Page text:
which took the name of its inhabitants and also to refer to Akharnian aggression in Lysistrata.
The area was inhabited going back to the Mycenaean era. A tholos tomb has been found near Lykopetra and a Bronze Age settlement in Nemesis. It was also known for its temple of Ares and Athena Areia. Other altars and sanctuaries existed for Apollo Agyieis, Athena Hygieia, Athena Hippia,Dionysos Melpomenos, and Dionysos Kissos (ivy, because they
claimed this was where the first ivy grew).
(Aristoph. Ach. 332; Thuc. 2.13, 19–21; Lucian, Icaro-Menip. 18; Pind. N. 2.25; Paus. 1.31.6; Athen. p. 234; Steph. B. sub voce Leake, Demi of Attica, p. 35, seq.; IG II2 5787, 1207)
EUPYRIDAI (Εὐπυρίδαι), Attic mesogeia deme of Leontis phyle. Eupyridai was located near modern Kamatero, north of the Aigaleos. The site is suggested by literary evidence and the find-spots of some inscriptions. Eupyridai appears to have taken its name from a genos which presumably lived in the area, perhaps deriving the name from εύπυρος, which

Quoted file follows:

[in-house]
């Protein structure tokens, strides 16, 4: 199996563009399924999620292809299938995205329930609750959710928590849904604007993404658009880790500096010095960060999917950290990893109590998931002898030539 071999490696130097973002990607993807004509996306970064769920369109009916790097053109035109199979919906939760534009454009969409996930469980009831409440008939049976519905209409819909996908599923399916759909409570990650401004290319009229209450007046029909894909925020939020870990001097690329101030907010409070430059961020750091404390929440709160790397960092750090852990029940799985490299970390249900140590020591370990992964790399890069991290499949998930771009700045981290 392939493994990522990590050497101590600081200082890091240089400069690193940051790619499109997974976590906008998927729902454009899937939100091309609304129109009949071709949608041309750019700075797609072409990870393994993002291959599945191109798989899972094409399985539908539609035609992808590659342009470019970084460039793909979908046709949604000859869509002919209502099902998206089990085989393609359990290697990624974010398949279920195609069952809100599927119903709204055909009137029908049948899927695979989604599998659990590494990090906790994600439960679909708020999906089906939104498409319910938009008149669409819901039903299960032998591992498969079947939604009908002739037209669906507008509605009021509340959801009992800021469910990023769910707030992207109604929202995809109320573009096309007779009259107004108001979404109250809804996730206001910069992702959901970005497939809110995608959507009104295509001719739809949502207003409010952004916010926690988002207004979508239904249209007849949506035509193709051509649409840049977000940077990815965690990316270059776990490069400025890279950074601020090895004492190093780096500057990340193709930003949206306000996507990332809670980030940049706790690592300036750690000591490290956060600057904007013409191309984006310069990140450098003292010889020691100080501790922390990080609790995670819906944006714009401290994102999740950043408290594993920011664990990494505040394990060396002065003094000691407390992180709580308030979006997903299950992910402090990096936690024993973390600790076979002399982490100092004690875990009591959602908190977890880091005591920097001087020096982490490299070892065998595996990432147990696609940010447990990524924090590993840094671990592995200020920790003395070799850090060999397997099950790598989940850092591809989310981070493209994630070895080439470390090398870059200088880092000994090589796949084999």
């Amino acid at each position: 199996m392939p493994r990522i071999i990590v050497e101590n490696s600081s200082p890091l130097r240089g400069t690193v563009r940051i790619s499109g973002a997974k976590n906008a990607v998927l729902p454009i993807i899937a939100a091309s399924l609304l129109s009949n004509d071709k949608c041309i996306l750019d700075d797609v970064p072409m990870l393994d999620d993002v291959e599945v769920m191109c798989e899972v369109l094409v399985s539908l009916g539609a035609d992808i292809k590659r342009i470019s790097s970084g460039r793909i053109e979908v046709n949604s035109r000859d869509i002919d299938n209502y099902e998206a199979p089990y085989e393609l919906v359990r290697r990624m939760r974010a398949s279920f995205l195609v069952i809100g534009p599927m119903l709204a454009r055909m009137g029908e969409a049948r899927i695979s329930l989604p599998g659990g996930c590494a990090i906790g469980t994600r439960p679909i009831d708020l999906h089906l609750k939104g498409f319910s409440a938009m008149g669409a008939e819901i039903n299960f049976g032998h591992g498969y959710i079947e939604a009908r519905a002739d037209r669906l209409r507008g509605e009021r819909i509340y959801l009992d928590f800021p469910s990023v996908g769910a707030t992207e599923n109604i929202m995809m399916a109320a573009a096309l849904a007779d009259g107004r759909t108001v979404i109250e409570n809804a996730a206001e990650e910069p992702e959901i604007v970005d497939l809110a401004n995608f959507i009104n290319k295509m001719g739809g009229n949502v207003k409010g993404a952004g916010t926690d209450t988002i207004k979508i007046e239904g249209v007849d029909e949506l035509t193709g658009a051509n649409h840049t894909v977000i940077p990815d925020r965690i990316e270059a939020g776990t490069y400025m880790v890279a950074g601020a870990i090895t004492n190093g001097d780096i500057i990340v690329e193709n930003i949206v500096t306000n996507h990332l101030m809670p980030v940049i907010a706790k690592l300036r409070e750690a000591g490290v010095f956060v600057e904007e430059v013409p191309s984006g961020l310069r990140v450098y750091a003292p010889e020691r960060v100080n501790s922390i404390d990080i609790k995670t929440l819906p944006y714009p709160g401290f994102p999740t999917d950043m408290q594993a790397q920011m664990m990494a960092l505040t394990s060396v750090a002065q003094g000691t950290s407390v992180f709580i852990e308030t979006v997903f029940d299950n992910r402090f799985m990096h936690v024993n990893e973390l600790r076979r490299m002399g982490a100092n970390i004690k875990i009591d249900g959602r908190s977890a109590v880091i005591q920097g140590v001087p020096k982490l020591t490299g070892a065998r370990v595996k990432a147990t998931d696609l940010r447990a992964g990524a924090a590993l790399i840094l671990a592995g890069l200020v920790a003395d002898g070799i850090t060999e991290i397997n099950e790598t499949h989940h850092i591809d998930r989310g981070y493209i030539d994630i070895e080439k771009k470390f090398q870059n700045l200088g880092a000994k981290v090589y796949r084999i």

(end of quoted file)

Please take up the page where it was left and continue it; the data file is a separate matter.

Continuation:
means ‘fertile in grain’.
Eupyridai was part of a cult association (trikomoi) with neighboring demes Kropidai and Pelekes. The nature of this association is unknown. One of the decrees which helps to locate
the deme concerned the protection of the trees in the sanctuary of Apollo Erasitheus.
(Εὐπυρίδαι, Steph. B. s.v.; IG II2 6146)
KROPIDAI (Κρωπίδαι, Κρωπία), Attic mesogeia deme of Leontis phyle. It was most likely to the west of the modern Ano Liosia. When Arkhidamos led the Spartan army into Attica in 431 BC at the beginning of the Peloponnesian War, he marched through Kropidai on the way to Akharnai afte leaving the Thriasian Plain. It must also have been near to the demes
Pelekes and Eupyridai, because it was joined together with them into a trikomoi (three village association) about which little else is known.
(Steph. B. s.v., Thuc. 2.19)
PELEKES (Πήληκες), Attic mesogeia deme of Leontis phyle. Due to its association with the demes Kropidai and Eupyridai, Pelekes was probably located to the north of Mount
Aigeleos, near modern Chassia.
(Steph. B. sub voce Εὐρυπίδαι; Thuc. 2.19)